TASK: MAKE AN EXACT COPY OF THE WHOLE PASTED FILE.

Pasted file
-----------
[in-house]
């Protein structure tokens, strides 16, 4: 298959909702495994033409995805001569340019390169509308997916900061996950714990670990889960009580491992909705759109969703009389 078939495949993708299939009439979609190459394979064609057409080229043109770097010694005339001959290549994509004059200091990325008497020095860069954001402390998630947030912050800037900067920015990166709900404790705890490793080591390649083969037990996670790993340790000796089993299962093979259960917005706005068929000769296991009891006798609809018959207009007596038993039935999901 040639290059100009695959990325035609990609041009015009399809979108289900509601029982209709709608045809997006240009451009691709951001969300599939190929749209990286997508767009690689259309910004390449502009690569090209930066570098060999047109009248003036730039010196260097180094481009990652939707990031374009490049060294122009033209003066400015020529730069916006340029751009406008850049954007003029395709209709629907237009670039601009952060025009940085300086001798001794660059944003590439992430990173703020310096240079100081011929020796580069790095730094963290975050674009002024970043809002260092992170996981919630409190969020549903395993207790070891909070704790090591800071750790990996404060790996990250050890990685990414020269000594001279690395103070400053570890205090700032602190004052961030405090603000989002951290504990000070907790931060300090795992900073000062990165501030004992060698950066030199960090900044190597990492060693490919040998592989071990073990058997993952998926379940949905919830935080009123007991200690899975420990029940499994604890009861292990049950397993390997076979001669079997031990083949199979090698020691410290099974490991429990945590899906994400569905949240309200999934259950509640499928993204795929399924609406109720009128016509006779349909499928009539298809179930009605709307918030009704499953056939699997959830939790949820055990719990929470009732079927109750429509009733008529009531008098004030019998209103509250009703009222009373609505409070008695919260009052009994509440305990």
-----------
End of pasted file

[in-house]
């Protein structure tokens, strides 16, 4: 298959909702495994033409995805001569340019390169509308997916900061996950714990670990889960009580491992909705759109969703009389 078939495949993708299939009439979609190459394979064609057409080229043109770097010694005339001959290549994509004059200091990325008497020095860069954001402390998630947030912050800037900067920015990166709900404790705890490793080591390649083969037990996670790993340790000796089993299962093979259960917005706005068929000769296991009891006798609809018959207009007596038993039935999901 040639290059100009695959990325035609990609041009015009399809979108289900509601029982209709709608045809997006240009451009691709951001969300599939190929749209990286997508767009690689259309910004390449502009690569090209930066570098060999047109009248003036730039010196260097180094481009990652939707990031374009490049060294122009033209003066400015020529730069916006340029751009406008850049954007003029395709209709629907237009670039601009952060025009940085300086001798001794660059944003590439992430990173703020310096240079100081011929020796580069790095730094963290975050674009002024970043809002260092992170996981919630409190969020549903395993207790070891909070704790090591800071750790990996404060790996990250050890990685990414020269000594001279690395103070400053570890205090700032602190004052961030405090603000989002951290504990000070907790931060300090795992900073000062990165501030004992060698950066030199960090900044190597990492060693490919040998592989071990073990058997993952998926379940949905919830935080009123007991200690899975420990029940499994604890009861292990049950397993390997076979001669079997031990083949199979090698020691410290099974490991429990945590899906994400569905949240309200999934259950509640499928993204795929399924609406109720009128016509006779349909499928009539298809179930009605709307918030009704499953056939699997959830939790949820055990719990929470009732079927109750429509009733008529009531008098004030019998209103509250009703009222009373609505409070008695919260009052009994509440305990």